By Interloper

2019-03-17 17:11:04 8 Comments

I need to write generic function that takes as parameters object and key from subset of keys of object's type which correspond to the values of the specified type.

I tried to implement it as follows.

type KeysOfType<T, TProp> = { [P in keyof T]: T[P] extends TProp ? P : never }[keyof T];

function getLen<T>(obj: T, p: KeysOfType<T, string>): number {
    return obj[p].length

But the compiller gives an error with message "Property 'length' does on exist on type 'T[{ [P in keyof T]: T[P] extends TProp ? P : never }[keyof T]]'".

Why does the compiler does not consider that I have limited set of possible keys only keys corresponding to a value of type string? How to fix it?


@jcalz 2019-03-17 17:38:16

The compiler just isn't clever enough. Conditional types that depend on generic parameters (like KeysOfType<T, string>) are generally treated by the compiler as somewhat opaque, and while you understand that KeysOfType<T, V> was specifically constructed so as to make sure that T[KeysOfType<T, V>] extends V is true, the compiler doesn't even try.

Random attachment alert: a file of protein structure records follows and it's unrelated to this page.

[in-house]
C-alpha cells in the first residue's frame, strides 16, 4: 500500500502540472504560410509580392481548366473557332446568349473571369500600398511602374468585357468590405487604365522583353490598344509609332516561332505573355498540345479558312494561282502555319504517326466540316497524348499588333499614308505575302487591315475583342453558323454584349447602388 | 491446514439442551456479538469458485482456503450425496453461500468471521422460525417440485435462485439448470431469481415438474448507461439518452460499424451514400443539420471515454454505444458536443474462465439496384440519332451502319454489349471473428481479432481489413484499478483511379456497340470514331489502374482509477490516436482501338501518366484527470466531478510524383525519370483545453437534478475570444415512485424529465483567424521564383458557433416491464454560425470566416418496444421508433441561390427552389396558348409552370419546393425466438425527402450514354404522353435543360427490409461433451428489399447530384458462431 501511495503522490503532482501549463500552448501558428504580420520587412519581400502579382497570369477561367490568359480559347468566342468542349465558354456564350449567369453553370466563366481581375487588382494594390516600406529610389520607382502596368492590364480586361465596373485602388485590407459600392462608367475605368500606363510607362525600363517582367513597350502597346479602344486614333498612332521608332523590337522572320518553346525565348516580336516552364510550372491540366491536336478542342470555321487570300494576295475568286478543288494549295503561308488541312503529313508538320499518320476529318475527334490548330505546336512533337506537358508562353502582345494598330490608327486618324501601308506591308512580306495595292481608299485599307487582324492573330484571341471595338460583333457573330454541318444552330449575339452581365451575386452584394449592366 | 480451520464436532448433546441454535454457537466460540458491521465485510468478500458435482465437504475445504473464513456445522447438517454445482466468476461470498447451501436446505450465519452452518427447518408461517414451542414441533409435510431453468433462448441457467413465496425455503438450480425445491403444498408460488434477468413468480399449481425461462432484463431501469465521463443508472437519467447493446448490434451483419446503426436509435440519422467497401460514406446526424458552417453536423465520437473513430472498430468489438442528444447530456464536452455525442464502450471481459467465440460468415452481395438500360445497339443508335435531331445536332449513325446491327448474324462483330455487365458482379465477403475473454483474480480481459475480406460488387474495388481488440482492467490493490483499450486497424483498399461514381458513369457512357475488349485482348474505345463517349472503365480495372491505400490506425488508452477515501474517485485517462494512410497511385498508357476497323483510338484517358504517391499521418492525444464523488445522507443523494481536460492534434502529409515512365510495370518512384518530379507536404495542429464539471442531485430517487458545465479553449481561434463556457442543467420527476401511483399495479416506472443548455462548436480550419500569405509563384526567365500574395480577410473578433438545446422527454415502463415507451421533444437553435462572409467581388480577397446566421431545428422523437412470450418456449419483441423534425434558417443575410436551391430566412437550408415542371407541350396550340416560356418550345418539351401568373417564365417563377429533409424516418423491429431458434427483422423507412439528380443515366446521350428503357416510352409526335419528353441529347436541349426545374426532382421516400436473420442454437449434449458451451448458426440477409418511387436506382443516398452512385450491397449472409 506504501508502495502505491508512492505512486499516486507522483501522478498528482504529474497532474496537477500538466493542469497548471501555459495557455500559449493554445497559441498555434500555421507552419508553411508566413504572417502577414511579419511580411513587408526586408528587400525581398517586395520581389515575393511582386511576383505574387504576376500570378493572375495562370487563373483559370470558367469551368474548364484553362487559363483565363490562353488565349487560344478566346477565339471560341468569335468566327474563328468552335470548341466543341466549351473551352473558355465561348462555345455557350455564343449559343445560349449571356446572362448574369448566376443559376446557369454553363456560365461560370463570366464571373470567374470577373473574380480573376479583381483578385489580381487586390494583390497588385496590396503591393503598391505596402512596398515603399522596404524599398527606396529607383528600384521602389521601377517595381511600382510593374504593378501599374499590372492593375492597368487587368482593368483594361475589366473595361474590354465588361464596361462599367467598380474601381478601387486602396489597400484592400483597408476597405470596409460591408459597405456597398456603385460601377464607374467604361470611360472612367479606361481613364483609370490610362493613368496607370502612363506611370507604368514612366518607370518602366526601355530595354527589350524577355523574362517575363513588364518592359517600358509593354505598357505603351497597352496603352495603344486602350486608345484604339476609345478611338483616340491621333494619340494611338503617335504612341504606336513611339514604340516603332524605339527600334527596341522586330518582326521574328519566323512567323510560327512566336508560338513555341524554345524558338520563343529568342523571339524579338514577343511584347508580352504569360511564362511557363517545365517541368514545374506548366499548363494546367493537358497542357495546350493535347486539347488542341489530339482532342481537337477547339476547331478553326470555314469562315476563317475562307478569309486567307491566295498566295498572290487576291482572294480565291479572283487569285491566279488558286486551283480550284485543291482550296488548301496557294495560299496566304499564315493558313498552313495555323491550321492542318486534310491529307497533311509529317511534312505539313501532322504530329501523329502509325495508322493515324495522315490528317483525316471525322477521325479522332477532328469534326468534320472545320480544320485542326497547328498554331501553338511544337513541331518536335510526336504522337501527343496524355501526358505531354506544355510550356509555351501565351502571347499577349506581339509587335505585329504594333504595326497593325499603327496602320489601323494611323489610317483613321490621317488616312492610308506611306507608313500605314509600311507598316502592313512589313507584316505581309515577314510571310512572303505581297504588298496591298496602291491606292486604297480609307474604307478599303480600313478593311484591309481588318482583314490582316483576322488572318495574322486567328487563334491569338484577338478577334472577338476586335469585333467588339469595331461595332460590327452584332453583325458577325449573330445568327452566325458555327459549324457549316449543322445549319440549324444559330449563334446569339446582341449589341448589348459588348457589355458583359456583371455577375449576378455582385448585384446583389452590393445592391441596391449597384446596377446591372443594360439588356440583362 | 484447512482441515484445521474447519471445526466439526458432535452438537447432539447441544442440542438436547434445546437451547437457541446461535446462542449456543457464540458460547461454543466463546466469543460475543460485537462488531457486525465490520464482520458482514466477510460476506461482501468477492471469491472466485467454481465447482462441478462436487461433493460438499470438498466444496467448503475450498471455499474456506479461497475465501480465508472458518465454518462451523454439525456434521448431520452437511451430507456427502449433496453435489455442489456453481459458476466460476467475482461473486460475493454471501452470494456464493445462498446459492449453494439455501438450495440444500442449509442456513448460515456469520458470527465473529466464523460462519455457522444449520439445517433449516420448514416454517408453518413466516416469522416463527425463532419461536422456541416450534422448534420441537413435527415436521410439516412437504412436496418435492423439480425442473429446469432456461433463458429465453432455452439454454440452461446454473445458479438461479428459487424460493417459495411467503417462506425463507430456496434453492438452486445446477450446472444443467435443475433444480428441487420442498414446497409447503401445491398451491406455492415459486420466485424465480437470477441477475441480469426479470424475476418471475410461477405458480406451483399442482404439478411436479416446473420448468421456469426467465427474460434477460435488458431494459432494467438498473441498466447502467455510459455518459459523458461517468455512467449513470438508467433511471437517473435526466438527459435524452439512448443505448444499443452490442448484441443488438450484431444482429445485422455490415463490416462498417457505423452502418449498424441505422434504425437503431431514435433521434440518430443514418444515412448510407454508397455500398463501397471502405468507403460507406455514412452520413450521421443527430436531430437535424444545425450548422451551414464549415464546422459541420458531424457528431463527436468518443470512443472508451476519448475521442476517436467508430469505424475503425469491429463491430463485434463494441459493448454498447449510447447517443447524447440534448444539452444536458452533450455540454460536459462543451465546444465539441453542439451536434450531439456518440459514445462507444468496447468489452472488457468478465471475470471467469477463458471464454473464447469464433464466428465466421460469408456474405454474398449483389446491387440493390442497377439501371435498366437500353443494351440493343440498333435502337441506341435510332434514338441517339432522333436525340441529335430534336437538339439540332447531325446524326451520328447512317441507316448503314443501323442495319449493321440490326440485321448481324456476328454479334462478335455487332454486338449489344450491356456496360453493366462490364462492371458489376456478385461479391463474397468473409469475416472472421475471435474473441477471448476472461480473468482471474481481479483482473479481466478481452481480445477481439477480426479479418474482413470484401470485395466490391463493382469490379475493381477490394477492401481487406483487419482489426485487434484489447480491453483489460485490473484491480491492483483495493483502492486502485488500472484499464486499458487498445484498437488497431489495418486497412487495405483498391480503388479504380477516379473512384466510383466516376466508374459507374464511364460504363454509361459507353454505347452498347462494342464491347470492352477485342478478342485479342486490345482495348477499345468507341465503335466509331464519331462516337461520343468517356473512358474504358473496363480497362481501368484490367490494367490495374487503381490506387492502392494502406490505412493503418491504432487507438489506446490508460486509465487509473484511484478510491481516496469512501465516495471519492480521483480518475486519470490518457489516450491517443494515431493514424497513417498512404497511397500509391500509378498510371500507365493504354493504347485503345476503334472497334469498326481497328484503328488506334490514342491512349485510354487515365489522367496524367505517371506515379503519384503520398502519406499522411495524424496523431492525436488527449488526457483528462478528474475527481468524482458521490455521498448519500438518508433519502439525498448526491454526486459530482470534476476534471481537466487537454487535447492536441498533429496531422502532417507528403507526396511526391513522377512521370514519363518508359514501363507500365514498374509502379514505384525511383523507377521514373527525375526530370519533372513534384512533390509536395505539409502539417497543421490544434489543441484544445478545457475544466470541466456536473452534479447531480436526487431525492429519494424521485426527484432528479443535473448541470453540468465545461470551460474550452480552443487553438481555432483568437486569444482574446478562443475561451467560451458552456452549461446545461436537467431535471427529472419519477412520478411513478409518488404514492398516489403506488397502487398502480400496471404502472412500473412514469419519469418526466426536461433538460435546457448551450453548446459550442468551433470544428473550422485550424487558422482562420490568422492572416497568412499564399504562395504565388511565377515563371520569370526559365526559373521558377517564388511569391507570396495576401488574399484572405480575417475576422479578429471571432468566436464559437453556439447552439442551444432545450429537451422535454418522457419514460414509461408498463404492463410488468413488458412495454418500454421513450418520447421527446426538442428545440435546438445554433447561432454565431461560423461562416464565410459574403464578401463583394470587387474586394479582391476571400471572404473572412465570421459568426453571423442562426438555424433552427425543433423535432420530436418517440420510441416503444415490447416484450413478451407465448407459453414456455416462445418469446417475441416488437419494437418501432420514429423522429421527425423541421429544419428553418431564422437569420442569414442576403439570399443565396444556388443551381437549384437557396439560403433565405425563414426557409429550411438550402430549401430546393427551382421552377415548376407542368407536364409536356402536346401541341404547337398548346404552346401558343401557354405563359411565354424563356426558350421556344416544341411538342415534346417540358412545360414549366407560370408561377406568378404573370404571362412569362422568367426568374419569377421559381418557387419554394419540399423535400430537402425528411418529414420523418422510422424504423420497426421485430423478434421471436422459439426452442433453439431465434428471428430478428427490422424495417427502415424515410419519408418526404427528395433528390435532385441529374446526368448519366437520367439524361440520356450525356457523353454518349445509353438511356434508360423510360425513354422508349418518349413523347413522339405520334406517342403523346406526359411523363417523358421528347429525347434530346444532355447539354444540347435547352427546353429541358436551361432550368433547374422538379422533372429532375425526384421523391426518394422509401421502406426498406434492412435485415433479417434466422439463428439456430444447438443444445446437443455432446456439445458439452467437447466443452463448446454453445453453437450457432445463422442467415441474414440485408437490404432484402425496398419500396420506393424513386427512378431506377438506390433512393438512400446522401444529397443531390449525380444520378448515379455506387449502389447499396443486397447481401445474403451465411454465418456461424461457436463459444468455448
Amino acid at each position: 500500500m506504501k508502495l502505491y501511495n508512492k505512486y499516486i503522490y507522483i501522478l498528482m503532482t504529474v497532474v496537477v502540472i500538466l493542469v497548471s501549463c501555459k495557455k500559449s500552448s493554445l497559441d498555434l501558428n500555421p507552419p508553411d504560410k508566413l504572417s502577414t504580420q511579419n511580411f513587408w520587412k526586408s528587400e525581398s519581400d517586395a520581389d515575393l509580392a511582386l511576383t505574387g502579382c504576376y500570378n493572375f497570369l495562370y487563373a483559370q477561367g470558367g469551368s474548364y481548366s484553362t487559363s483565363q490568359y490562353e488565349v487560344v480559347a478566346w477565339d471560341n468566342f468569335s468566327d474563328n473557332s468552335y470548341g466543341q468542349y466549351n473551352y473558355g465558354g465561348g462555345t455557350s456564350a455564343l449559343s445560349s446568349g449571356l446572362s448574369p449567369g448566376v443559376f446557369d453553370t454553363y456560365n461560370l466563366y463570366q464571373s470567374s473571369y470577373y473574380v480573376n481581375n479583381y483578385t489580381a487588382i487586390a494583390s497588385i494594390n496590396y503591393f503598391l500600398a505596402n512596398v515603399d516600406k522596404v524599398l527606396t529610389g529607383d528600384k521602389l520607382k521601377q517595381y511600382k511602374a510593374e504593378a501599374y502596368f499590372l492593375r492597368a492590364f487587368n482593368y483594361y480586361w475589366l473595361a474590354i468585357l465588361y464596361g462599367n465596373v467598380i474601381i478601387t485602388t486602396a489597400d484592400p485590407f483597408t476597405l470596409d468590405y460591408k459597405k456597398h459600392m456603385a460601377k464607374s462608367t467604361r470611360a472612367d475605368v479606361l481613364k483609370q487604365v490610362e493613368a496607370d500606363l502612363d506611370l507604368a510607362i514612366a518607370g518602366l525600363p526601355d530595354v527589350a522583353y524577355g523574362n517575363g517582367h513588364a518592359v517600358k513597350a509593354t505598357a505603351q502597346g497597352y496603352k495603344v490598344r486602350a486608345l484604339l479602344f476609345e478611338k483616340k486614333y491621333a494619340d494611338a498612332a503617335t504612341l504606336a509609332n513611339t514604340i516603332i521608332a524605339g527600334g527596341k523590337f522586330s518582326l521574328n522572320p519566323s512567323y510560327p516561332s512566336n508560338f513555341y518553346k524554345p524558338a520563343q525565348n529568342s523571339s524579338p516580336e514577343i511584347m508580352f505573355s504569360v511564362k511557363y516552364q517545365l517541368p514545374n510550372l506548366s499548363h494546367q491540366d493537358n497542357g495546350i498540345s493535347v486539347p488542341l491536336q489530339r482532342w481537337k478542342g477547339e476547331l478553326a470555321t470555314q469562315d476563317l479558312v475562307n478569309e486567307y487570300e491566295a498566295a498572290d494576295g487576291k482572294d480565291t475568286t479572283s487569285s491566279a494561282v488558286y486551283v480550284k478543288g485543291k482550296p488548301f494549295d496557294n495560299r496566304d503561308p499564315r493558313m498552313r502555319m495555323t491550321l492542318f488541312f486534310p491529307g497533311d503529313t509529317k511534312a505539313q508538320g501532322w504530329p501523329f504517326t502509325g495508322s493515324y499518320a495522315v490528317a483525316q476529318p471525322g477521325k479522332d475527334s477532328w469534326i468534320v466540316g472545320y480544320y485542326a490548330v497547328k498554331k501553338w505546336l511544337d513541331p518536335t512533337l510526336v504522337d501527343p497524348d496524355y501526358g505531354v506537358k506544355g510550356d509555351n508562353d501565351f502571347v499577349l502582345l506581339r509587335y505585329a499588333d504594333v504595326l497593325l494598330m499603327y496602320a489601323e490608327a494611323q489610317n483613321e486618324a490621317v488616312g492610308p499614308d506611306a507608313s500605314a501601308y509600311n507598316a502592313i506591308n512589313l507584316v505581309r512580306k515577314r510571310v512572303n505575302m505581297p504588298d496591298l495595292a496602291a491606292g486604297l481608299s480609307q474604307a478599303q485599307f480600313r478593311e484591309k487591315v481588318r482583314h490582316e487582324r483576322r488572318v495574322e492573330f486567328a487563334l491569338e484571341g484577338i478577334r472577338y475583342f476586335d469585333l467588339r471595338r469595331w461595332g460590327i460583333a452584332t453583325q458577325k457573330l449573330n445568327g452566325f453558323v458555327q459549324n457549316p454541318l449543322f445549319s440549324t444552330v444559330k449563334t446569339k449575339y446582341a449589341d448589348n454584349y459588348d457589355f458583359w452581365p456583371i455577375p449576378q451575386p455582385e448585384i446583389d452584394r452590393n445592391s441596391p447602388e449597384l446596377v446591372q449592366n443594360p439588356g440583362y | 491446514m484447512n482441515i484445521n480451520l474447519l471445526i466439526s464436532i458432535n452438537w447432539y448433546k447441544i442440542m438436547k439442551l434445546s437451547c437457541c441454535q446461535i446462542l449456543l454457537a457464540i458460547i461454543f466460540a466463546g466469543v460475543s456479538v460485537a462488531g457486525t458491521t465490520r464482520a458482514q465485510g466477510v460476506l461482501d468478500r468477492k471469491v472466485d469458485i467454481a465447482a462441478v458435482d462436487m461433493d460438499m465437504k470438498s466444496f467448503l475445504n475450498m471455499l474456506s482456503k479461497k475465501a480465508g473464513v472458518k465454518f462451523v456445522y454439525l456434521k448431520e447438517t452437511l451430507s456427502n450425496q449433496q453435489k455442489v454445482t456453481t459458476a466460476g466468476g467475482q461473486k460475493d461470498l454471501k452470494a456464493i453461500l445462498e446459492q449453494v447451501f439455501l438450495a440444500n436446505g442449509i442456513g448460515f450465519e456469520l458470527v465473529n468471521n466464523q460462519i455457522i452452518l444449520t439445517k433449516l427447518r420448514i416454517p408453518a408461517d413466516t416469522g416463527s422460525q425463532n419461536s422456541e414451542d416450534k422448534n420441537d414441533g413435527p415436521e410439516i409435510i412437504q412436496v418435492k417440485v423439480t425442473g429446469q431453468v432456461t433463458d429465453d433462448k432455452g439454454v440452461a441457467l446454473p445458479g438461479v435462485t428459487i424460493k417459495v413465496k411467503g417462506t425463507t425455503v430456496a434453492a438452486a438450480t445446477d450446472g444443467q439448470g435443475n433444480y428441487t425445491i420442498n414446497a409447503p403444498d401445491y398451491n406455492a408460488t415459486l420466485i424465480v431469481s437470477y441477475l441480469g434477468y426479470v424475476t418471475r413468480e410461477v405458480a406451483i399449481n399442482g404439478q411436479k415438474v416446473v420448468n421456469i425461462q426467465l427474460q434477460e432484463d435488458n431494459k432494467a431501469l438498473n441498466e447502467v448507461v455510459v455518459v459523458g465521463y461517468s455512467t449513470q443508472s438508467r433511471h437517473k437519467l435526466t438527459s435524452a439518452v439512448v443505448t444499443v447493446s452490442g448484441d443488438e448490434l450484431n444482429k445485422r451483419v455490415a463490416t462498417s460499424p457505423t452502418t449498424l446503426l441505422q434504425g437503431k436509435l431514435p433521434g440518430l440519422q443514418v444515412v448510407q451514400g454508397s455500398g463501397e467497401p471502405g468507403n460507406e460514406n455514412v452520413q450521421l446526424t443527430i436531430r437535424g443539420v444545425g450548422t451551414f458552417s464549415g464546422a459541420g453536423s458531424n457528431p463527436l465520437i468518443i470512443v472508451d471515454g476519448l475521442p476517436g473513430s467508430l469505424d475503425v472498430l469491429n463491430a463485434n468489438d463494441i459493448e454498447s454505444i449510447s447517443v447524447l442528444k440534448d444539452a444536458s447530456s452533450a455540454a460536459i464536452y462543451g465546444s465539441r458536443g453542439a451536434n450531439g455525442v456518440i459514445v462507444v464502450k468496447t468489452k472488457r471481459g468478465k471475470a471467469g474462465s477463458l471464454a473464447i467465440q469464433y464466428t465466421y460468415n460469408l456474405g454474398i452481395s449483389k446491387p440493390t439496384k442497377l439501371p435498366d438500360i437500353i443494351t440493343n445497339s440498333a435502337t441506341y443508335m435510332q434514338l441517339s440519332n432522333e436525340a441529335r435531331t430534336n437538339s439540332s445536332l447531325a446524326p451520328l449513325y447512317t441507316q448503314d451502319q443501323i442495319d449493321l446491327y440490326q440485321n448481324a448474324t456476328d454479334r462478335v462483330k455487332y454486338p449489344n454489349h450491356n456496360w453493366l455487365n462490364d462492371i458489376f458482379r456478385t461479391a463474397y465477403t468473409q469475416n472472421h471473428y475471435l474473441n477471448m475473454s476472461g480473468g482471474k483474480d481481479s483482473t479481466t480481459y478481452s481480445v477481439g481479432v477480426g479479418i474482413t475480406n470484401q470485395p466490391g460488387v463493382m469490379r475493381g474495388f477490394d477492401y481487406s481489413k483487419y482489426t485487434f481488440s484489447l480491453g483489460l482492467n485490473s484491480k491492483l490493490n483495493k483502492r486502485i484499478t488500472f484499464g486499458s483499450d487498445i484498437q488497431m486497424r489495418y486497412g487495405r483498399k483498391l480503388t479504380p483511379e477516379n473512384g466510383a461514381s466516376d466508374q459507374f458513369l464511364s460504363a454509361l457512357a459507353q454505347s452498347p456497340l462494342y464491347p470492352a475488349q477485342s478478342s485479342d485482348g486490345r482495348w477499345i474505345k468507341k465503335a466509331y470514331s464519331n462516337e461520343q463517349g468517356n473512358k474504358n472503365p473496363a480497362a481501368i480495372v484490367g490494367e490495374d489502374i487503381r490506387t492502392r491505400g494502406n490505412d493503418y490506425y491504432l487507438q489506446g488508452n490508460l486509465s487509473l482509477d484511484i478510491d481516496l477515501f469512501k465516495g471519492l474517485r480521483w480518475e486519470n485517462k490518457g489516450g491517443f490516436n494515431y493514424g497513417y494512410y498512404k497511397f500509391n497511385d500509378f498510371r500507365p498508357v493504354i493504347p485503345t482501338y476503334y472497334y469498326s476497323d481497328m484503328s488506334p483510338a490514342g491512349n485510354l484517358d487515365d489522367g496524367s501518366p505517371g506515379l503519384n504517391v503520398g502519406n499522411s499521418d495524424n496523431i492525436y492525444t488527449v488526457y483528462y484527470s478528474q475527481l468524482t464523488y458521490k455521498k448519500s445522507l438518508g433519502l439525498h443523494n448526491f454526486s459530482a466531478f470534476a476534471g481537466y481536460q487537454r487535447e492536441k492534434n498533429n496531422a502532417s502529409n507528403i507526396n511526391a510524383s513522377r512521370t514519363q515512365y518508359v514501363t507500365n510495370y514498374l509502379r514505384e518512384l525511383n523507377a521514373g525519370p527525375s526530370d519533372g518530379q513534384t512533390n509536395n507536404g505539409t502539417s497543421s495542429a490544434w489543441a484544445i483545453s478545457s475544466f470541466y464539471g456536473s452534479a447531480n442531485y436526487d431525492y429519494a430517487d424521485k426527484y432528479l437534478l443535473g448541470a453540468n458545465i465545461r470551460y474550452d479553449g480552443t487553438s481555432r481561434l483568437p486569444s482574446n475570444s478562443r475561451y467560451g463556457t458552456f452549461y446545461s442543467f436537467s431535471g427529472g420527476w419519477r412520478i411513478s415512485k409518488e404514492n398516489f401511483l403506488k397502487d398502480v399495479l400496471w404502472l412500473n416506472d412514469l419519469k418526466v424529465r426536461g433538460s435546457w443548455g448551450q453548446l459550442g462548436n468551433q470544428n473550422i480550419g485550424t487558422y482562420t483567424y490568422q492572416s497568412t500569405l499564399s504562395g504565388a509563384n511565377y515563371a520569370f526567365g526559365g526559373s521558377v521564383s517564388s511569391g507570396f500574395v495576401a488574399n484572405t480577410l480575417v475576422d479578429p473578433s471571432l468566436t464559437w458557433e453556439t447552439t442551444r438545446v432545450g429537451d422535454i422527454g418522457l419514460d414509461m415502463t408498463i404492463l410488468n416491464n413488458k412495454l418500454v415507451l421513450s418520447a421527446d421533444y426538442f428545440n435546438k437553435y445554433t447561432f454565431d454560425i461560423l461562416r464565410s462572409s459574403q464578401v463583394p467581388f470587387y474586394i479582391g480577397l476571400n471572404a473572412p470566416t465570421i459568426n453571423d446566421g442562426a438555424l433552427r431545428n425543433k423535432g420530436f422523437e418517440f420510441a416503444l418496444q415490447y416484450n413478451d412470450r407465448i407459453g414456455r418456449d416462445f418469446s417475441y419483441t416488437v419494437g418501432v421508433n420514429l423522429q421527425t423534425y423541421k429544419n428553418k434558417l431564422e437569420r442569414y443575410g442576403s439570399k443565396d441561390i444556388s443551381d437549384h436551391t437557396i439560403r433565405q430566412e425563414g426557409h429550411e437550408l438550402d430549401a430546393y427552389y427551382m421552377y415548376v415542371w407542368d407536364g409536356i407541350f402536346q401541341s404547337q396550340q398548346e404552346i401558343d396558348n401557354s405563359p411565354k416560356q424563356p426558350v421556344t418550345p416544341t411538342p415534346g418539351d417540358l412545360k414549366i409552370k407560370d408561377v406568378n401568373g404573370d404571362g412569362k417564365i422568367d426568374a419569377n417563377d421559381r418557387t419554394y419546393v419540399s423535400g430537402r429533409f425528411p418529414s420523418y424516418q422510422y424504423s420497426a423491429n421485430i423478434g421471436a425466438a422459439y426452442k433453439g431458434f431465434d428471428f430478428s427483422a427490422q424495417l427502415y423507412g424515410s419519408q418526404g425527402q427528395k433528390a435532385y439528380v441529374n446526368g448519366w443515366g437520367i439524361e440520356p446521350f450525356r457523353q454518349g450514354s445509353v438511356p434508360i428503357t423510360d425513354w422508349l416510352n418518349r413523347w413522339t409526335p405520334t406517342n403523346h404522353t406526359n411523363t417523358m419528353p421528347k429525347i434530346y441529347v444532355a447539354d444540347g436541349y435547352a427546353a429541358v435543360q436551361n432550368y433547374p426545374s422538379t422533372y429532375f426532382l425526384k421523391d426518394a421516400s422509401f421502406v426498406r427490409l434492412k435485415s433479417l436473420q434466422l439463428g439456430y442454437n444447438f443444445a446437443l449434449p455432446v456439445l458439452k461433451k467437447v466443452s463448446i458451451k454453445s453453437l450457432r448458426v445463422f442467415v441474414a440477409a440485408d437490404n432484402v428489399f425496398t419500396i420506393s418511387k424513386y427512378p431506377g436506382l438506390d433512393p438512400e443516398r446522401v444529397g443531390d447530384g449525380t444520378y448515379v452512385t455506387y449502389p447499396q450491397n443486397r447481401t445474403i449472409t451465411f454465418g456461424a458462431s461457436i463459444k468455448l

The most general solution available to us in cases like this is to use a type assertion. For example, you can tell the compiler not to worry, and to treat obj[p] as a string:

function getLen<T>(obj: T, p: KeysOfType<T, string>): number {
    return (obj[p] as unknown as string).length;
    // the type T[{ [P in keyof T]: T[P] extends string ? P : never; }[keyof T]]
    // is so opaque to the compiler that we must widen to unknown 
    // before narrowing to string

Note that you are relieving the compiler of the duty of verifying type safety. You could just as easily had said obj[p] as unknown as boolean and the compiler would have believed you. So use this power with caution.

Another way to do a similar thing is to use a single function overload to distinguish between the generic conditional type as seen by the caller and the hopefully more tractable type as seen by the implementation:

// call signature, unchanged
function getLen<T>(obj: T, p: KeysOfType<T, string>): number;

// implementation signature... let's make p the generic type K
// and say that obj has keys K and values of type string
function getLen<K extends keyof any>(obj: Record<K, string>, p: K): number {
  return obj[p].length;

The reason that it's similar to a type assertion is because the compiler allows you to make the implementation signature looser than the call signatures... if you're not careful you can lie to the compiler and you won't see a problem until runtime.

Okay, hope that helps. Good luck!

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